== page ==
How Does Government Surveillance Work?

Following the terrorist attacks on 9/11, the US government went all-in on surveillance. The American population was sold on the idea that surveillance was necessary to avoid future terrorism and other attacks. Government surveillance is a massive effort that spends tens of billions of dollars per year in the United States alone. Most people have a basic understanding of what the CIA and FBI do, but surveillance agencies extend far beyond those two agencies.

United States Intelligence Community

The United States has a massive and well-established network of surveillance organizations that work together and separately to collect information about both citizens and non-citizens around the world. The organizations within this community collect and produce foreign and domestic intelligence, which then contributes to military planning and espionage.

National Security Agency (NSA)

The National Security Agency (NSA) is an intelligence agency within the United States Department of Defense. The NSA is responsible for global monitoring, collection, and processing of information for foreign and domestic intelligence. It also is responsible for protecting communication networks and information systems in the United States. Unfortunately, the NSA has developed surveillance programs for internet and phone records, giving them a scary look into individuals’ lives. According to the Statistical Transparency Report for 2017, the NSA collected call details about 534,396,285 calls in 2017.

“They (the NSA) can use the system to go back in time and scrutinize every decision you’ve ever made, every friend you’ve ever discussed something with, and attack you on that basis to sort of derive suspicion from an innocent life and paint anyone in the context of a wrongdoer.”—Edward Snowden

Read More: 8 Ways the NSA is Spying on You Right Now

Central Intelligence Agency (CIA)

The Central Intelligence Agency (CIA) is a civilian foreign intelligence service that gathers, processes, and analyzes national security information from around the world. Its main primary focus is to provide intelligence for the President and the President’s Cabinet. The CIA is the only agency that is legally authorized to carry out and oversee covert action at the behest of the President. This information is intended to aid in decision making for the government and its agencies.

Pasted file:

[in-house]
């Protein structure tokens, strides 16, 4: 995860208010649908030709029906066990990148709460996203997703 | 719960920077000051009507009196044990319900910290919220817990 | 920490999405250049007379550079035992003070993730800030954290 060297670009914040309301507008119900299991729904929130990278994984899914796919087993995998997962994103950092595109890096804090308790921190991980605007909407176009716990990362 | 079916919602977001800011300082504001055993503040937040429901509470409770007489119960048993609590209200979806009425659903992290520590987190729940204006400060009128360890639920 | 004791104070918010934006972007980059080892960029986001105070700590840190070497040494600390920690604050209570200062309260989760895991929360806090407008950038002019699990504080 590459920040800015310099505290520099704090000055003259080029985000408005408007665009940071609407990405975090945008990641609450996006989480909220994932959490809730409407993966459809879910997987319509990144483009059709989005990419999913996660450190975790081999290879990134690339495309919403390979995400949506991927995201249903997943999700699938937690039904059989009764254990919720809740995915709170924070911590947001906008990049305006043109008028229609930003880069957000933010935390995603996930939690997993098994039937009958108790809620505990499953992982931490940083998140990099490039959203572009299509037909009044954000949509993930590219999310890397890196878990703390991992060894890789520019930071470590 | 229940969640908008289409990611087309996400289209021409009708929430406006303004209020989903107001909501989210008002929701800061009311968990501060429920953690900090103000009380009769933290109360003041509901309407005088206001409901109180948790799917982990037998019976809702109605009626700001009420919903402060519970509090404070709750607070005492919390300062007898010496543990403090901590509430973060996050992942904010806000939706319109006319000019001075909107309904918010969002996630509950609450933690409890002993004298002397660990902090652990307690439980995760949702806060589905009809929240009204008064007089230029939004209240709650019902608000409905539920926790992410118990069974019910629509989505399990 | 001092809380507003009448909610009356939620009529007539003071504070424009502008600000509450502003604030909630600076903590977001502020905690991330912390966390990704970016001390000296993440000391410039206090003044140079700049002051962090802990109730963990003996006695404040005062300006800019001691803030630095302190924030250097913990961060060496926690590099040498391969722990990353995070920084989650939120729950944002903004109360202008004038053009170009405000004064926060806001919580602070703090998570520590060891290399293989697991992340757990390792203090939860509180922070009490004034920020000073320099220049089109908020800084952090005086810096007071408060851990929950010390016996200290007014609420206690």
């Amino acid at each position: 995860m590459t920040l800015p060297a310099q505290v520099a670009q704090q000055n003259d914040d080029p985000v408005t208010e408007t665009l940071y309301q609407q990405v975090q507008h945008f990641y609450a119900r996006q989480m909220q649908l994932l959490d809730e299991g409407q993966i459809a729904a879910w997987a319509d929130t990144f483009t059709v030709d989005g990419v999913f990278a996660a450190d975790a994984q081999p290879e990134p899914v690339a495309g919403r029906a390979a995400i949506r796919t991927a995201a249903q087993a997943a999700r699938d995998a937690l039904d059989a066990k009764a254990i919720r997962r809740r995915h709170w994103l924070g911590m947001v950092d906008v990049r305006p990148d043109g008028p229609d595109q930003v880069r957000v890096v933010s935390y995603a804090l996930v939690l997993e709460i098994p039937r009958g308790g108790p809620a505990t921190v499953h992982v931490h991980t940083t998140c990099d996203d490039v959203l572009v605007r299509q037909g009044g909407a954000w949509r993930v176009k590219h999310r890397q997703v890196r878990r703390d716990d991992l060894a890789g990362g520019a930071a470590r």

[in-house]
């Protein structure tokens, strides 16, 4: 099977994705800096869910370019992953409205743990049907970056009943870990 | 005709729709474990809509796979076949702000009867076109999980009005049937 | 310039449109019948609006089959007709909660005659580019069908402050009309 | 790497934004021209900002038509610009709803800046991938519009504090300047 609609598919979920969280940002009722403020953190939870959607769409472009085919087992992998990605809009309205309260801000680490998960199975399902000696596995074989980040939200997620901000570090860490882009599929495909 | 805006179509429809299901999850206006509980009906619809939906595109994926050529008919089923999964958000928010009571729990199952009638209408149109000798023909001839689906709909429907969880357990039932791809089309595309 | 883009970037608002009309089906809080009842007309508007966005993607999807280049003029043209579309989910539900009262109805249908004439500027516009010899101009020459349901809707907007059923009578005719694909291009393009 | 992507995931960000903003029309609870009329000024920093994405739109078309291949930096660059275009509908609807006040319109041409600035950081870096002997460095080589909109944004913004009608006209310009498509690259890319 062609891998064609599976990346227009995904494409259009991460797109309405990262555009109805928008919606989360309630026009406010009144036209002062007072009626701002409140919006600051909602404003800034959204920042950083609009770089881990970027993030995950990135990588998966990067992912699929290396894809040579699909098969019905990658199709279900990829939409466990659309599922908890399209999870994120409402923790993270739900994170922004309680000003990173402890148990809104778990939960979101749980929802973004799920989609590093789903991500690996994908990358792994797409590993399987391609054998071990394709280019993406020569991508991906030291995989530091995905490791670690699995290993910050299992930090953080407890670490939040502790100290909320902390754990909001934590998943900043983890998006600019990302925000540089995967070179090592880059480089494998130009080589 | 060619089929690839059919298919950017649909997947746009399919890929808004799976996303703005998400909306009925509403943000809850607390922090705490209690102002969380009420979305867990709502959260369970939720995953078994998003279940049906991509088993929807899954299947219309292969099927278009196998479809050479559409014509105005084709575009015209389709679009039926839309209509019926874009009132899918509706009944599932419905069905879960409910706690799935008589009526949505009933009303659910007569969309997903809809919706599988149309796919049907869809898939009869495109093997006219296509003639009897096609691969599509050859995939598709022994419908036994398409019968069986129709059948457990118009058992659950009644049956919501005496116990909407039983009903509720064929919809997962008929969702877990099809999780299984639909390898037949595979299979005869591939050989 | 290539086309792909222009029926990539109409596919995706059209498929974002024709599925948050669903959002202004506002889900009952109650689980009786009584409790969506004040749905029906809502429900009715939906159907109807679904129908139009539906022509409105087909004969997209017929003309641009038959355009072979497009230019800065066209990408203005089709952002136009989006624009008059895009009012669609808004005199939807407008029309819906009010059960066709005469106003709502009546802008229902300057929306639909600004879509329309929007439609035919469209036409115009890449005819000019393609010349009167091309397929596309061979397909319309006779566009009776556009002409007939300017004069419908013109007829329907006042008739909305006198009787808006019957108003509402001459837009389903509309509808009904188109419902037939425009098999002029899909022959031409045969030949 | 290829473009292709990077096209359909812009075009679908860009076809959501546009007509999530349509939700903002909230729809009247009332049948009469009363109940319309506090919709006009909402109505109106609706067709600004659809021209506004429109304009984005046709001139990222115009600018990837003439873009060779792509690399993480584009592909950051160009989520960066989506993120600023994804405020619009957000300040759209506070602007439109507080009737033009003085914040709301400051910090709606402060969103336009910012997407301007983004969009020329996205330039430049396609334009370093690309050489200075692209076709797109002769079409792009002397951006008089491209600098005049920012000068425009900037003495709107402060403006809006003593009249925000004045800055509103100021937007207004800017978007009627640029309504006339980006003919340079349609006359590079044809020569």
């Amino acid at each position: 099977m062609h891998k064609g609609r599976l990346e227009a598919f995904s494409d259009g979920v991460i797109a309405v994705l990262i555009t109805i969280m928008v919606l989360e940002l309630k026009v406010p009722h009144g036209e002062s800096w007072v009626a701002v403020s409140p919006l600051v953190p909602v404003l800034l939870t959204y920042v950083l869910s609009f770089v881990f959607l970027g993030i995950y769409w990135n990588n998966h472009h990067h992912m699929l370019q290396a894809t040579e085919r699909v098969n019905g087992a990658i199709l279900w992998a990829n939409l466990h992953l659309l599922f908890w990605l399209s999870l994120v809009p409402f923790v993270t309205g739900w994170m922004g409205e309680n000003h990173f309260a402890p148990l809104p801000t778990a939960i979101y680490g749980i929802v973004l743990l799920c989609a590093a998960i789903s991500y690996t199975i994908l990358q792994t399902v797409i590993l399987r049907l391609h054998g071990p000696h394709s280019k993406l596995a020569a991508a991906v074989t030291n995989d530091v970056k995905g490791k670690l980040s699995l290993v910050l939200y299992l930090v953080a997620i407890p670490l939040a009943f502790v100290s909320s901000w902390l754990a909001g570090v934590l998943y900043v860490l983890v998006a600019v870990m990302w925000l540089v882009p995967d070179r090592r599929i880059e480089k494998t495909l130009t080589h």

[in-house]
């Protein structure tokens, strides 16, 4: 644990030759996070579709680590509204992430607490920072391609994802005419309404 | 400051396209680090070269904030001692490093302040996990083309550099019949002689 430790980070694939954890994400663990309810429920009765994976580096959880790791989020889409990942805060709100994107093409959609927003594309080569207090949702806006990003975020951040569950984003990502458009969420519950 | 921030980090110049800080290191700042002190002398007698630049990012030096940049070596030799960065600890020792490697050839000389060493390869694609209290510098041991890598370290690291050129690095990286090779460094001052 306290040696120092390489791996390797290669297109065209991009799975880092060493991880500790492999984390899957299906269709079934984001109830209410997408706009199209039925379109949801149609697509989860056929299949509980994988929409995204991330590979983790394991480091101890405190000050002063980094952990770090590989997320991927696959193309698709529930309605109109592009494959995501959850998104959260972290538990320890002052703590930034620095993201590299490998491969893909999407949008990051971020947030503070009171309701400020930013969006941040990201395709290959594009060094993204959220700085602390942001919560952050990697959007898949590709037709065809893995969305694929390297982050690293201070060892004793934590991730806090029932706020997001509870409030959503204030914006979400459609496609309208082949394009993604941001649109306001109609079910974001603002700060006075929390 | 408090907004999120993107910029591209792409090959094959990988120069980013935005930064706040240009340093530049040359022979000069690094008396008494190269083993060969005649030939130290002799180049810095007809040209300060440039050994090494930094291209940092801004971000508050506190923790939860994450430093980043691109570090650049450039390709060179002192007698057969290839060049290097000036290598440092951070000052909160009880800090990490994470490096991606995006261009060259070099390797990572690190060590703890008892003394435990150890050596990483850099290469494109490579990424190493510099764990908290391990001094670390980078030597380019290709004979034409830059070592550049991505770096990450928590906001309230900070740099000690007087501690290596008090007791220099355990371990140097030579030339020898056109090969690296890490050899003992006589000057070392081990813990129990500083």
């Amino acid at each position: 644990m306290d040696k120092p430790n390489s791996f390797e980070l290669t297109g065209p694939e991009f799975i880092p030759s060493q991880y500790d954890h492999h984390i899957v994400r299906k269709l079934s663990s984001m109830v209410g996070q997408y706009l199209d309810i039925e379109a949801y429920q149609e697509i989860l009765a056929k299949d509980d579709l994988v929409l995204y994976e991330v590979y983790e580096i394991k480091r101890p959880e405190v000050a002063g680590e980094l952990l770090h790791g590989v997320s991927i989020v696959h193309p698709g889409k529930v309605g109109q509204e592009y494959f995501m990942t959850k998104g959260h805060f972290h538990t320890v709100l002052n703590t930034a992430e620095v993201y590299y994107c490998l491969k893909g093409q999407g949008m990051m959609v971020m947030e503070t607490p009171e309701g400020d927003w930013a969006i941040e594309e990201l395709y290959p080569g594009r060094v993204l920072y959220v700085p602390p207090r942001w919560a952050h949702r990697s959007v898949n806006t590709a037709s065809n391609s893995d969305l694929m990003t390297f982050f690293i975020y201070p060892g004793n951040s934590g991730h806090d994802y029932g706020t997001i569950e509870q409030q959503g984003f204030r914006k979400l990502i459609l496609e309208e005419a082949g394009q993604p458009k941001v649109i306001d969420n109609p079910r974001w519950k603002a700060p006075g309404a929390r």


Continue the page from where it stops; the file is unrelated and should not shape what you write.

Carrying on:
Federal Bureau of Investigation (FBI)

The Federal Bureau of Investigation (FBI) is the domestic intelligence and security service is the principal federal law enforcement agency for the United States. The FBI has jurisdiction over violations of federal crimes and is the leading counter-terrorism, counterintelligence, and criminal investigative organization in the US.

Members of the United States Intelligence Community

  • Twenty-Fifth Air Force
  • Intelligence and Security Command
  • Central Intelligence Agency
  • Coast Guard Intelligence
  • Defense Intelligence Agency
  • Office of Intelligence and Counterintelligence
  • Office of Intelligence and Analysis
  • Bureau of Intelligence and Research
  • Office of Terrorism and Financial Intelligence
  • Office of National Security Intelligence
  • Intelligence Branch
  • Marine Corps Intelligence Activity
  • National Geospatial-Intelligence Agency
  • National Reconnaissance Office
  • National Security Agency/Central Security Service
  • Office of Naval Intelligence

Surveillance Programs are Biased

One of the most concerning parts of surveillance programs is how they impact certain communities much more than others. Similar to how algorithmic systems online integrate the biases of the people that make them, surveillance programs may have a bias towards certain minorities. The systems that surveillance programs use to develop watchlists or flag individuals are often influenced by the people that developed them.

These surveillance programs also give unnecessary power to government agencies. In the past, the FBI or police departments would have to get a warrant to collect information about someone or to access someone’s private life. Today these agencies can use the information they’ve already collected to determine if monitoring someone is warranted.

ACLU Fighting Back Against Surveillance Agencies

The American Civil Liberties Union (ACLU) is against widespread surveillance programs for many reasons.

  1. Surveillance hasn’t been proven to be effective. The US government has used terror attacks and other tragedies to “sell” the need for surveillance to Americans. While there is certainly value in monitoring citizens who raise red flags, surveillance of Americans has done very little to prevent terrorist attacks.
  2. Governments aren’t transparent enough about surveillance efforts. The US Constitution says that governments should be transparent and accountable to its people, but much of the surveillance that happens in the United States is done in a covert manner. It’s only through whistleblowers and leaks that we have any knowledge of these surveillance programs.
  3. Surveillance unfairly targets minority communities and activists. Many of the domestic surveillance programs in the United States target minority communities in ways that are largely unjustified. This infringes on the rights of these communities, without having comparable programs in other communities.
  4. Historically, surveillance systems have almost always been abused for various ends. Surveillance systems present large opportunities for malicious actors both within the surveillance organizations and external threats. A corrupt official who has access to a surveillance system could target specific individuals and collect unwarranted information to use to blackmail that person. Alternatively, if these systems get hacked and surveillance details have leaked, the privacy of millions of people could be compromised.

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